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Sun., Oct. 4
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Police chief commends DA for indictment against Lloyd


MASSENA - The village’s police chief applauded the county’s district attorney for presenting a grand jury with an attempted kidnapping charge against a Massena couple charged with trying to abduct a female teenager last month.

Massena Village Police Chief Timmy J. Currier called it a proactive step toward getting individuals with long, violent criminal histories off the streets of Massena. His department had filed unlawful imprisonment charges against a Massena couple following their investigation into the incident. The upgrade to the attempted kidnapping charge would give a county court judge the potential to sentence a person convicted of that crime to a much longer term in state prison if prosecutors gained a conviction for that count.

“I’m pleased with the results of the indictment. I think any time we have these violent people on the streets, with long criminal histories, whenever we can get them off the streets it’s a good thing,” Mr. Currier said.

The attempted kidnapping charge is a Class C felony and a conviction on that count would require a minimum sentence of 3 1/2 years in prison and a maximum term of 15 years for an offender with no prior felony convictions. That same conviction for a defendant being sentenced as a second violent felony offender would be a minimum prison sentence of seven years.

The unlawful imprisonment charge that had been lodged in the case by village police was a Class E felony. The minimum sentence for that sentence would be three years in prison for a defendant sentenced as a second felony offender.

Earlier this week Mr. Currier wrote a letter to the Daily Courier-Observer in which he asked “what’s wrong with the justice system” and urged officials at all levels of the justice system to hold discussions to address his concerns on low rates of incarceration in St. Lawrence County.

Mr. Currier made a direct reference to Patrick R. Lloyd, a New York City man who said he has been living in Massena for the past two years. He said Lloyd has 25 arrests, including 11 felonies, on his rap sheet, most of which occurred in other counties.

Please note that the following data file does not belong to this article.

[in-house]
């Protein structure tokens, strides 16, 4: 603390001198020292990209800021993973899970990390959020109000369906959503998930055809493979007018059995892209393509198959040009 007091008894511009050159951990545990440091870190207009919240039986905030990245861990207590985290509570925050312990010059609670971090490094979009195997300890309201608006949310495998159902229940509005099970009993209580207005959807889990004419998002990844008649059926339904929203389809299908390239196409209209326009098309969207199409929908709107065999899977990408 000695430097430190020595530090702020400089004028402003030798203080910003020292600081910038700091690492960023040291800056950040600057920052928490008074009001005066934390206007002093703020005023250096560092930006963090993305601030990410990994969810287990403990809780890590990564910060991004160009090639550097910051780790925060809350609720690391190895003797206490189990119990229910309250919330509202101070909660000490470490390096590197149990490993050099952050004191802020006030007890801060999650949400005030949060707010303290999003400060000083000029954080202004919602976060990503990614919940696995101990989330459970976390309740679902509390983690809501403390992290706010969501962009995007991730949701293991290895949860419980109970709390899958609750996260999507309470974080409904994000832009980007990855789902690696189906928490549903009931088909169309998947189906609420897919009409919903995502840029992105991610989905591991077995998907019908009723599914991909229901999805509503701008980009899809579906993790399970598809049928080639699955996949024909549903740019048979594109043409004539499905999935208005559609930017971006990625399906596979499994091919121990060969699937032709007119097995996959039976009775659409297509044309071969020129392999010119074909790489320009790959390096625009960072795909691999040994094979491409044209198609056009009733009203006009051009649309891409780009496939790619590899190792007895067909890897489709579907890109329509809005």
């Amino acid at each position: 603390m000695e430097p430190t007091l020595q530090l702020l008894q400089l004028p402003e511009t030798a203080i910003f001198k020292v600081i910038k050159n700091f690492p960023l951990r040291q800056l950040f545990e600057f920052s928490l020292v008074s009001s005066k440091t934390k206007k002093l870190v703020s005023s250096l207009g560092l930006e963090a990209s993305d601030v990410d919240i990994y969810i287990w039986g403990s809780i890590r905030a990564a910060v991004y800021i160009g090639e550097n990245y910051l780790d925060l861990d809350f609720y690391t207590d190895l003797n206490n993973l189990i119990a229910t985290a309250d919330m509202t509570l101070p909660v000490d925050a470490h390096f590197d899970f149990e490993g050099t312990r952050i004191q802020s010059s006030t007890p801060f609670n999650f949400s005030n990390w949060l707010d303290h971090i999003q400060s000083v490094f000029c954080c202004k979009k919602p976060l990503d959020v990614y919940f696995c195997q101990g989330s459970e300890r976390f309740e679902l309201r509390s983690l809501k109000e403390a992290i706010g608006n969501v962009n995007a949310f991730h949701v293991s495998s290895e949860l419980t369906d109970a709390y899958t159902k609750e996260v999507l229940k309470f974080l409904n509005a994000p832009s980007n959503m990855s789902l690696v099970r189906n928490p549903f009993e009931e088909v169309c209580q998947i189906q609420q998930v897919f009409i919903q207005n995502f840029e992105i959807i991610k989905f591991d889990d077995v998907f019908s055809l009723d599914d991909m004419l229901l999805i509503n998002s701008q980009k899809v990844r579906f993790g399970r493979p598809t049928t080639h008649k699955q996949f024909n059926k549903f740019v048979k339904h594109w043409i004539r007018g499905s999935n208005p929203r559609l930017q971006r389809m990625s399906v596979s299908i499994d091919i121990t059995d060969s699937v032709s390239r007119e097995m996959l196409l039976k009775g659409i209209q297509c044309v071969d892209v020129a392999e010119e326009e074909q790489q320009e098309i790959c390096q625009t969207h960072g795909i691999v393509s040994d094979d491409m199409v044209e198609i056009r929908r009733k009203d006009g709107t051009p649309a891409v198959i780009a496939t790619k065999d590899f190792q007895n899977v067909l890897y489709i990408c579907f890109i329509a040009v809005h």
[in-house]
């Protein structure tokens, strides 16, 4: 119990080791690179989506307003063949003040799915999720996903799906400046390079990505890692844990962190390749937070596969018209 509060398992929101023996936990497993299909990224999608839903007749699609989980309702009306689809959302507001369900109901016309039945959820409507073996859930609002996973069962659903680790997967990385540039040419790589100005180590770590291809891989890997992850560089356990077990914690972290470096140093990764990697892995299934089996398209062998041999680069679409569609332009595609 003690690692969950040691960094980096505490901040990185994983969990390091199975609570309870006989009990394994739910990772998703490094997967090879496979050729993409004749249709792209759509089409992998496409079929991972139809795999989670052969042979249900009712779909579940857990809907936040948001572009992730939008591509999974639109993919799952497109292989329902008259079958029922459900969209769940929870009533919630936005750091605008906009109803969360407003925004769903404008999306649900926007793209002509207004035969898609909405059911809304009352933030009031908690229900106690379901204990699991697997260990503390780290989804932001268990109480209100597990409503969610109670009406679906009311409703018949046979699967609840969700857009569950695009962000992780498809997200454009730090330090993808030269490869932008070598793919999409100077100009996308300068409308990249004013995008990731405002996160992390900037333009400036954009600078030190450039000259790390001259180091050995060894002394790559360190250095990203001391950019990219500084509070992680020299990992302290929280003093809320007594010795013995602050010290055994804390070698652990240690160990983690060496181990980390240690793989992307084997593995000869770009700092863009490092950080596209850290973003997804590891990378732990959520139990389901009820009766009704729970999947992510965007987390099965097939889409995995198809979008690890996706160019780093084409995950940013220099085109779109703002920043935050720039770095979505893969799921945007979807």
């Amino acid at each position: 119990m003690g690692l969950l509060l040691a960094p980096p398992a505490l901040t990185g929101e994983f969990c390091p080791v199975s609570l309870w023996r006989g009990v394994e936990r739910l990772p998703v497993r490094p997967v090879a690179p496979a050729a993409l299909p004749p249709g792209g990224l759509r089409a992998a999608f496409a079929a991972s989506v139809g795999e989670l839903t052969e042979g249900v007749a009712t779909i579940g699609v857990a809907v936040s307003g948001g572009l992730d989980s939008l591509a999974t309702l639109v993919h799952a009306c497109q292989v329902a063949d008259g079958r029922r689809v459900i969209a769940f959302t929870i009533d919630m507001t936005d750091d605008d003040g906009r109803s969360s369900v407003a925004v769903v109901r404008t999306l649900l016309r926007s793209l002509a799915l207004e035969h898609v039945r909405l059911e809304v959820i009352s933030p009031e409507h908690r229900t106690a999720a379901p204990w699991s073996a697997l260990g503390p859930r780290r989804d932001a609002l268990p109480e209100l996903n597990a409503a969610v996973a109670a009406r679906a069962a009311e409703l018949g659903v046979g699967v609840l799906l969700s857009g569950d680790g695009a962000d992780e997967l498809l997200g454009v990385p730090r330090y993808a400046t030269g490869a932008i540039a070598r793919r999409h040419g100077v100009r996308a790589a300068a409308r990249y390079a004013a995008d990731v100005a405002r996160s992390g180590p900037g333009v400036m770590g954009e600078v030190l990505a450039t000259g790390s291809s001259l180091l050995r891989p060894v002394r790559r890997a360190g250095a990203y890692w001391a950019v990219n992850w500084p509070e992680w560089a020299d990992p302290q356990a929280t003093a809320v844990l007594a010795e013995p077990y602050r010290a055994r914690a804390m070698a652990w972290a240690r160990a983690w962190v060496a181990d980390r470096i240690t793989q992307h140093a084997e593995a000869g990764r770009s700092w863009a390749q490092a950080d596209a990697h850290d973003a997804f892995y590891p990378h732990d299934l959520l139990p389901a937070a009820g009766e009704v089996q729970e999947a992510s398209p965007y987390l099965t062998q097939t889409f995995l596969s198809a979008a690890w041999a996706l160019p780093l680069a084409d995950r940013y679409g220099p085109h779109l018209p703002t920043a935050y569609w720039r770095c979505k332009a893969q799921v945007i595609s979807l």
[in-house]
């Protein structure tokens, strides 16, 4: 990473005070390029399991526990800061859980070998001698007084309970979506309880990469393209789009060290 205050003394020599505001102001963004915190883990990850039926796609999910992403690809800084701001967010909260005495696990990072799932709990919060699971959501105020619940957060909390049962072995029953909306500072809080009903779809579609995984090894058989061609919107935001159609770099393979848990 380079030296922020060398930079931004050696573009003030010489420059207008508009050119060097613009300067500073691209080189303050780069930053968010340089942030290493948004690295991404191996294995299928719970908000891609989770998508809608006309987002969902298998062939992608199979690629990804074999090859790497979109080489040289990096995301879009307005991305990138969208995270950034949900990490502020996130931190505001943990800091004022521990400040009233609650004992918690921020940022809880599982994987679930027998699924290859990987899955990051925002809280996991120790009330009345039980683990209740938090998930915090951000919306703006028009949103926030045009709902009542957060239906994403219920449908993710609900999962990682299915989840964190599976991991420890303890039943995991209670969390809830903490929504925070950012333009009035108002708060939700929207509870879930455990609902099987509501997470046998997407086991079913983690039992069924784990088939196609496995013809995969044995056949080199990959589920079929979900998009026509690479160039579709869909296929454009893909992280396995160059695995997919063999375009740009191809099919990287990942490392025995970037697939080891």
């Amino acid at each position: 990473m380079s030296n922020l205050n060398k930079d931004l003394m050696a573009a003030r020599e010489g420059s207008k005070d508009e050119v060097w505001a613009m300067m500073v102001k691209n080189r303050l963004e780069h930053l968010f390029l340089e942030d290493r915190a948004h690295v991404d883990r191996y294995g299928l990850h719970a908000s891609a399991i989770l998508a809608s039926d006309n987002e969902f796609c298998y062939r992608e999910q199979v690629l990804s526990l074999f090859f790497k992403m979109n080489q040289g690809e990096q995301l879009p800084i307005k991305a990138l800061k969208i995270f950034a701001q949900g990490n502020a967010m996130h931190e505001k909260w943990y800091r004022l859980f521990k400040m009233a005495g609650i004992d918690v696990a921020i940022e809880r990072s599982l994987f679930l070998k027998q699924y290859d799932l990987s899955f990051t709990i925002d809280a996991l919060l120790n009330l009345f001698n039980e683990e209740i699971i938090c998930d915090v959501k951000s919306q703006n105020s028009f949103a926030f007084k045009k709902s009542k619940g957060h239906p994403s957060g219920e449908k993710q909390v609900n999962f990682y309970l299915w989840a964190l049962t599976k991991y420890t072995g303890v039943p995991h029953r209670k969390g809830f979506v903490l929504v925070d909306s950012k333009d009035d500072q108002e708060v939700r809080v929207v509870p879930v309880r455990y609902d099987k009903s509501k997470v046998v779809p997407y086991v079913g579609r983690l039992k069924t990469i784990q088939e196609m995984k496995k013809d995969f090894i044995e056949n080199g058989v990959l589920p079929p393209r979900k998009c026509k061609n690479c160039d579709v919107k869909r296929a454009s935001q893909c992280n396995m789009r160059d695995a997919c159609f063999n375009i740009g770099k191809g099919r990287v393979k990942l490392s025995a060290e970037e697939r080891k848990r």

Mr. Lloyd was charged by village police with felony first-degree unlawful imprisonment and misdemeanor third-degree assault, stemming from a Feb. 16 incident in which he and 18-year-old female accomplice Miranda M. Green allegedly attempted to abduct 17-year-old Catherine A. Berry. Both females are Massena residents.

Mr. Lloyd and Ms. Green were indicted Thursday by a St. Lawrence County grand jury on charges of second-degree attempted kidnapping, first-degree unlawful imprisonment, second-degree unlawful imprisonment, petit larceny and third-degree assault.

Mayor James F. Hidy expressed concern that low rates of incarceration and convictions in St. Lawrence County left individuals with long criminal histories, such as Mr. Lloyd, on the streets of Massena. Like Mr. Currier, Mr. Hidy was pleased at the news of Mr. Lloyd’s indictment.

“I think this shows if agencies work together we can see direct results and get these kinds of people off our streets,” Mr. Hidy said.

In his letter, Mr. Currier expressed frustration that Mr. Lloyd hadn’t been incarcerated with all the charges against him.

“A look at this individual’s criminal history can only cause a reasonable person great frustration with a criminal justice system that is not perfect, overburdened and oftentimes underfunded,” Mr. Currier wrote in his letter. “Since 2006, this subject has 25 total arrest charges, 11 of which are felony level and he is still on the streets?”

Police and federal agents had charged Mr. Lloyd and two other New York City residents with multiple drug and gun felonies following a December traffic stop on the St. Regis Mohawk Reservation.

He and the two other men were charged with one count each of second- and fourth-degree criminal possession of a controlled substance, third-degree criminal possession of a weapon, and fourth-degree criminal possession of marijuana.

A news release from the St. Regis Mohawk Tribe said Lloyd and the two other men were allegedly were in possession of six ounces of heroin, six ounces of cocaine, two loaded handguns and about a pound of marijuana. Officials said none of the three had proper licensing to possess the seized guns, which had defaced serial numbers.

Mr. Lloyd also was at the Massena residence in October, where one man was shot, another man stabbed and a third man beaten. Police later charged a couple that were living at the apartment with possession of over 1,600 bundles of heroin.

Mr. Hidy pointed out there are a number of other individuals with violent criminal backgrounds in the community, and he hopes St. Lawrence County District Attorney Nicole M. Duvé will continue to indict and seek harsh punishments for offenders who have shown they may be a threat to the community.

“This (indictment) is just the tip of it. This should be a continuing effort,” Mr. Hidy said. “When people are felons and they continue to commit felonies, they have to be dealt with appropriately.”

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